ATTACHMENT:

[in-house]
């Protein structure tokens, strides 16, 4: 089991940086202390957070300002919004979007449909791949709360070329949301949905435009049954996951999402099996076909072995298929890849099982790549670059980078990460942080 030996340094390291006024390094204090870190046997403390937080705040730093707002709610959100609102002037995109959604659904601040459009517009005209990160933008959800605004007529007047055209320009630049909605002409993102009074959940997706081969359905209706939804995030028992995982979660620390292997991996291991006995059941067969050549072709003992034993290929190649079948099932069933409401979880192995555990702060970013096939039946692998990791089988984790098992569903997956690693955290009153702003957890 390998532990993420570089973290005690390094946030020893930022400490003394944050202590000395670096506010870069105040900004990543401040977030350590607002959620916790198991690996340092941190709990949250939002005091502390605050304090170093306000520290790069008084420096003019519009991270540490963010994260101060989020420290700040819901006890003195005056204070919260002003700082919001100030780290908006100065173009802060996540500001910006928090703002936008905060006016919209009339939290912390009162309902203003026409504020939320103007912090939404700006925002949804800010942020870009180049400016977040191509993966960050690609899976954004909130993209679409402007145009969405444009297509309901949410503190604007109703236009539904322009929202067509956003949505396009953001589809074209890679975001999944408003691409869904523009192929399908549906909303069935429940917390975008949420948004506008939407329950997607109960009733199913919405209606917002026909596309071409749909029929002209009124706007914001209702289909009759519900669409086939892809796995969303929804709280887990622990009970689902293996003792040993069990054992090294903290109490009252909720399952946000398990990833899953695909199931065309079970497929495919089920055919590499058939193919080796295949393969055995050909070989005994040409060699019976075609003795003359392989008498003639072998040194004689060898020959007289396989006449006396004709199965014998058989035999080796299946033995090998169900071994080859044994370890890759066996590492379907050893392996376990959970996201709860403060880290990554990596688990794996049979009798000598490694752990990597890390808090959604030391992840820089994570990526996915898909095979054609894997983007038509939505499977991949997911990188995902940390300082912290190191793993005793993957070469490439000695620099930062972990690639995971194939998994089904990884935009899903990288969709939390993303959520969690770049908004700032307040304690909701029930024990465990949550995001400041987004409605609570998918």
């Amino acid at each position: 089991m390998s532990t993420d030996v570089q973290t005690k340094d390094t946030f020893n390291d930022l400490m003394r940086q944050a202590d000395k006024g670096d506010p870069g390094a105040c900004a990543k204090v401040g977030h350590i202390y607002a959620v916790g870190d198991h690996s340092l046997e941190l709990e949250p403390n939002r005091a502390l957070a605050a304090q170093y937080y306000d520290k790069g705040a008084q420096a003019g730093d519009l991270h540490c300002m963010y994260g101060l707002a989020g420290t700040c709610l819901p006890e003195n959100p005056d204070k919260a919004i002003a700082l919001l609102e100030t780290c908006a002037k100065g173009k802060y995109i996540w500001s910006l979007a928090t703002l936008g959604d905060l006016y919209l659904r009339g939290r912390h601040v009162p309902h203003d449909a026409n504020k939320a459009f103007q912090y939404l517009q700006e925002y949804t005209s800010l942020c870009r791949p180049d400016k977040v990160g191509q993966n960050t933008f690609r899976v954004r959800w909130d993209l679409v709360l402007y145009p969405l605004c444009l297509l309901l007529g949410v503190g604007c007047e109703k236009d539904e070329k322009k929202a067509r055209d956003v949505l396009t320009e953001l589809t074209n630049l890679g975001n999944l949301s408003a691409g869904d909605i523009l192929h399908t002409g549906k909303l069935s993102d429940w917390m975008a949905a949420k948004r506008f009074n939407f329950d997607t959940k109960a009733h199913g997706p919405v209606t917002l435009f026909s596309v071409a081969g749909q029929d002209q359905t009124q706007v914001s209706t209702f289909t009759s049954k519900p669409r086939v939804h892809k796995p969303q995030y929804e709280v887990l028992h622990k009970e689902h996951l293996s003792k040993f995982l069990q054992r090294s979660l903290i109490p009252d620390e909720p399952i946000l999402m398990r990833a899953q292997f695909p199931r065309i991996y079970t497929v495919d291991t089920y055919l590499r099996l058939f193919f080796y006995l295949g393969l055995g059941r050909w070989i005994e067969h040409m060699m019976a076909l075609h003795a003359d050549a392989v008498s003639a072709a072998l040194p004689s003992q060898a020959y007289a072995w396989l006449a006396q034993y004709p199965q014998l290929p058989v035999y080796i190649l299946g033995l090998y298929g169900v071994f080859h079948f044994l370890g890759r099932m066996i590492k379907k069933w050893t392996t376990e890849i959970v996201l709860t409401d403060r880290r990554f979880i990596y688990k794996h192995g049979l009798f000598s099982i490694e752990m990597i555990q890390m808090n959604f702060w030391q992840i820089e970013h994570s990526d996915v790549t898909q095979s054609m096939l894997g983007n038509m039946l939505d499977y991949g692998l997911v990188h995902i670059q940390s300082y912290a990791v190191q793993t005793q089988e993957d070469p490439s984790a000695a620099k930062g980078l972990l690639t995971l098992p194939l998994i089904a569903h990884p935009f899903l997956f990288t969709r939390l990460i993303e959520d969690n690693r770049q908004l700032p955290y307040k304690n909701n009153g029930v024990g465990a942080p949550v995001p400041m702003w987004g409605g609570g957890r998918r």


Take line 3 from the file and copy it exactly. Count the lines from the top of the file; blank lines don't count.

């Amino acid at each position: 089991m390998s532990t993420d030996v570089q973290t005690k340094d390094t946030f020893n390291d930022l400490m003394r940086q944050a202590d000395k006024g670096d506010p870069g390094a105040c900004a990543k204090v401040g977030h350590i202390y607002a959620v916790g870190d198991h690996s340092l046997e941190l709990e949250p403390n939002r005091a502390l957070a605050a304090q170093y937080y306000d520290k790069g705040a008084q420096a003019g730093d519009l991270h540490c300002m963010y994260g101060l707002a989020g420290t700040c709610l819901p006890e003195n959100p005056d204070k919260a919004i002003a700082l919001l609102e100030t780290c908006a002037k100065g173009k802060y995109i996540w500001s910006l979007a928090t703002l936008g959604d905060l006016y919209l659904r009339g939290r912390h601040v009162p309902h203003d449909a026409n504020k939320a459009f103007q912090y939404l517009q700006e925002y949804t005209s800010l942020c870009r791949p180049d400016k977040v990160g191509q993966n960050t933008f690609r899976v954004r959800w909130d993209l679409v709360l402007y145009p969405l605004c444009l297509l309901l007529g949410v503190g604007c007047e109703k236009d539904e070329k322009k929202a067509r055209d956003v949505l396009t320009e953001l589809t074209n630049l890679g975001n999944l949301s408003a691409g869904d909605i523009l192929h399908t002409g549906k909303l069935s993102d429940w917390m975008a949905a949420k948004r506008f009074n939407f329950d997607t959940k109960a009733h199913g997706p919405v209606t917002l435009f026909s596309v071409a081969g749909q029929d002209q359905t009124q706007v914001s209706t209702f289909t009759s049954k519900p669409r086939v939804h892809k796995p969303q995030y929804e709280v887990l028992h622990k009970e689902h996951l293996s003792k040993f995982l069990q054992r090294s979660l903290i109490p009252d620390e909720p399952i946000l999402m398990r990833a899953q292997f695909p199931r065309i991996y079970t497929v495919d291991t089920y055919l590499r099996l058939f193919f080796y006995l295949g393969l055995g059941r050909w070989i005994e067969h040409m060699m019976a076909l075609h003795a003359d050549a392989v008498s003639a072709a072998l040194p004689s003992q060898a020959y007289a072995w396989l006449a006396q034993y004709p199965q014998l290929p058989v035999y080796i190649l299946g033995l090998y298929g169900v071994f080859h079948f044994l370890g890759r099932m066996i590492k379907k069933w050893t392996t376990e890849i959970v996201l709860t409401d403060r880290r990554f979880i990596y688990k794996h192995g049979l009798f000598s099982i490694e752990m990597i555990q890390m808090n959604f702060w030391q992840i820089e970013h994570s990526d996915v790549t898909q095979s054609m096939l894997g983007n038509m039946l939505d499977y991949g692998l997911v990188h995902i670059q940390s300082y912290a990791v190191q793993t005793q089988e993957d070469p490439s984790a000695a620099k930062g980078l972990l690639t995971l098992p194939l998994i089904a569903h990884p935009f899903l997956f990288t969709r939390l990460i993303e959520d969690n690693r770049q908004l700032p955290y307040k304690n909701n009153g029930v024990g465990a942080p949550v995001p400041m702003w987004g409605g609570g957890r998918r």